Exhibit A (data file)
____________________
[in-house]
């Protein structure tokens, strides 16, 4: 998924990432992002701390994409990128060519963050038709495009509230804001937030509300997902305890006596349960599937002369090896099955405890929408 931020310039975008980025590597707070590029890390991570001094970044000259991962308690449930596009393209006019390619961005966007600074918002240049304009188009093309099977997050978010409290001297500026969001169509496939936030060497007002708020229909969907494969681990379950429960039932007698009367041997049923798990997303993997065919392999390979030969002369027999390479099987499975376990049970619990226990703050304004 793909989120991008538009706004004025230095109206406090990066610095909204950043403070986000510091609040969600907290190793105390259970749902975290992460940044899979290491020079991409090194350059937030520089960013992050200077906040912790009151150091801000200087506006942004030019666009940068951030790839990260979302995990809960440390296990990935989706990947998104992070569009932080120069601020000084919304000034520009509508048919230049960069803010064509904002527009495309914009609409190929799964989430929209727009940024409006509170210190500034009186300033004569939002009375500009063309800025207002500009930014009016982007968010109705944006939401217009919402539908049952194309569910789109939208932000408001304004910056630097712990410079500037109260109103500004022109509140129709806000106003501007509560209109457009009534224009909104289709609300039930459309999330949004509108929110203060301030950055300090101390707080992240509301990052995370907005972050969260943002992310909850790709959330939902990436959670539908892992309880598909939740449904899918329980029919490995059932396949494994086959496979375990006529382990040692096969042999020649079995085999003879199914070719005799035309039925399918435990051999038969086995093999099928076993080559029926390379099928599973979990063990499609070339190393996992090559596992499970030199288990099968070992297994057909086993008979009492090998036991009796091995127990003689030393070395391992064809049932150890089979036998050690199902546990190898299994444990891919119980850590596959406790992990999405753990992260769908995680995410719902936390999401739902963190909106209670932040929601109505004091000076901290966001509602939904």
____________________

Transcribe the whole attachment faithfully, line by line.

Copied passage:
[in-house]
């Protein structure tokens, strides 16, 4: 998924990432992002701390994409990128060519963050038709495009509230804001937030509300997902305890006596349960599937002369090896099955405890929408 931020310039975008980025590597707070590029890390991570001094970044000259991962308690449930596009393209006019390619961005966007600074918002240049304009188009093309099977997050978010409290001297500026969001169509496939936030060497007002708020229909969907494969681990379950429960039932007698009367041997049923798990997303993997065919392999390979030969002369027999390479099987499975376990049970619990226990703050304004 793909989120991008538009706004004025230095109206406090990066610095909204950043403070986000510091609040969600907290190793105390259970749902975290992460940044899979290491020079991409090194350059937030520089960013992050200077906040912790009151150091801000200087506006942004030019666009940068951030790839990260979302995990809960440390296990990935989706990947998104992070569009932080120069601020000084919304000034520009509508048919230049960069803010064509904002527009495309914009609409190929799964989430929209727009940024409006509170210190500034009186300033004569939002009375500009063309800025207002500009930014009016982007968010109705944006939401217009919402539908049952194309569910789109939208932000408001304004910056630097712990410079500037109260109103500004022109509140129709806000106003501007509560209109457009009534224009909104289709609300039930459309999330949004509108929110203060301030950055300090101390707080992240509301990052995370907005972050969260943002992310909850790709959330939902990436959670539908892992309880598909939740449904899918329980029919490995059932396949494994086959496979375990006529382990040692096969042999020649079995085999003879199914070719005799035309039925399918435990051999038969086995093999099928076993080559029926390379099928599973979990063990499609070339190393996992090559596992499970030199288990099968070992297994057909086993008979009492090998036991009796091995127990003689030393070395391992064809049932150890089979036998050690199902546990190898299994444990891919119980850590596959406790992990999405753990992260769908995680995410719902936390999401739902963190909106209670932040929601109505004091000076901290966001509602939904």